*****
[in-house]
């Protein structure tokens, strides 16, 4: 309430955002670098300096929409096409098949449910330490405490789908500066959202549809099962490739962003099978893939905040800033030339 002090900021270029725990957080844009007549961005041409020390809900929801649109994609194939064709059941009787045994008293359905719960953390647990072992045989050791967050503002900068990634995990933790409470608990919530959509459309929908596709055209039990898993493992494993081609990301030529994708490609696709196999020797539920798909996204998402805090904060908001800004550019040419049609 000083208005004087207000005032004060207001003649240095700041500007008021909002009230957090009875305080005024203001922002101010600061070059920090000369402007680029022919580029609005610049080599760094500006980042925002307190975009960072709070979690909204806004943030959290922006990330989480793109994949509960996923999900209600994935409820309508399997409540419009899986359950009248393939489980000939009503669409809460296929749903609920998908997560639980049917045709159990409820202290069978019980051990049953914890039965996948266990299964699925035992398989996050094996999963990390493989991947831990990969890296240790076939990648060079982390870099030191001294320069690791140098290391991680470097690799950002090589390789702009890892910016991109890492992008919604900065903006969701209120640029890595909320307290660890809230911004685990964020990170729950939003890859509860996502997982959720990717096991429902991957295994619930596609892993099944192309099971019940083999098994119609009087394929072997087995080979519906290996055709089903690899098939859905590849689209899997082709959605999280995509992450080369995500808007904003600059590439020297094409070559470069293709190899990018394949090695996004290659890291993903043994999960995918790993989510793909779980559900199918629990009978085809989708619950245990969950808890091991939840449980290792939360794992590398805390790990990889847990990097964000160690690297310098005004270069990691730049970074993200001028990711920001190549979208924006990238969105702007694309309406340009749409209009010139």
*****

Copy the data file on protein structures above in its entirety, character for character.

[in-house]
């Protein structure tokens, strides 16, 4: 309430955002670098300096929409096409098949449910330490405490789908500066959202549809099962490739962003099978893939905040800033030339 002090900021270029725990957080844009007549961005041409020390809900929801649109994609194939064709059941009787045994008293359905719960953390647990072992045989050791967050503002900068990634995990933790409470608990919530959509459309929908596709055209039990898993493992494993081609990301030529994708490609696709196999020797539920798909996204998402805090904060908001800004550019040419049609 000083208005004087207000005032004060207001003649240095700041500007008021909002009230957090009875305080005024203001922002101010600061070059920090000369402007680029022919580029609005610049080599760094500006980042925002307190975009960072709070979690909204806004943030959290922006990330989480793109994949509960996923999900209600994935409820309508399997409540419009899986359950009248393939489980000939009503669409809460296929749903609920998908997560639980049917045709159990409820202290069978019980051990049953914890039965996948266990299964699925035992398989996050094996999963990390493989991947831990990969890296240790076939990648060079982390870099030191001294320069690791140098290391991680470097690799950002090589390789702009890892910016991109890492992008919604900065903006969701209120640029890595909320307290660890809230911004685990964020990170729950939003890859509860996502997982959720990717096991429902991957295994619930596609892993099944192309099971019940083999098994119609009087394929072997087995080979519906290996055709089903690899098939859905590849689209899997082709959605999280995509992450080369995500808007904003600059590439020297094409070559470069293709190899990018394949090695996004290659890291993903043994999960995918790993989510793909779980559900199918629990009978085809989708619950245990969950808890091991939840449980290792939360794992590398805390790990990889847990990097964000160690690297310098005004270069990691730049970074993200001028990711920001190549979208924006990238969105702007694309309406340009749409209009010139």